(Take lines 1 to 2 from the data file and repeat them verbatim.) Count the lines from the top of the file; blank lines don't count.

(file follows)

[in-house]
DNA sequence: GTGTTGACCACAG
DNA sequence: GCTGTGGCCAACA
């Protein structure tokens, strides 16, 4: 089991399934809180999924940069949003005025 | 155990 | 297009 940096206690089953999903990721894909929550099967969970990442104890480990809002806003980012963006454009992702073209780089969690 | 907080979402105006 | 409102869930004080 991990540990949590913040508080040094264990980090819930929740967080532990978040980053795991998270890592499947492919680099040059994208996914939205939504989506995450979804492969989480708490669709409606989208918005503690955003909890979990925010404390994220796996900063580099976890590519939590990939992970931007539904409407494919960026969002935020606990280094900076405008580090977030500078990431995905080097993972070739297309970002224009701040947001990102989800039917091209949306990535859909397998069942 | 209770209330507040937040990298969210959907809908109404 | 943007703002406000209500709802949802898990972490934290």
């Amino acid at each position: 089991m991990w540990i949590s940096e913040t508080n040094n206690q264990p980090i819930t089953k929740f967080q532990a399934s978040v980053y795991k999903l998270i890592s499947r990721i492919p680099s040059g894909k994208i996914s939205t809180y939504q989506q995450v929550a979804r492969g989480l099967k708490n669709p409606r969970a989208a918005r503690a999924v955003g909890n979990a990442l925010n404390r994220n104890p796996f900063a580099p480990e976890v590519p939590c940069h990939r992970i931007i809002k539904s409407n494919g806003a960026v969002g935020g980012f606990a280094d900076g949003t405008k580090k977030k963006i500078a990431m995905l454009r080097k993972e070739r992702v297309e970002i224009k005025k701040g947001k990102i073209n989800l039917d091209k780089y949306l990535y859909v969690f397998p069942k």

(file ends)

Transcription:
[in-house]
DNA sequence: GTGTTGACCACAG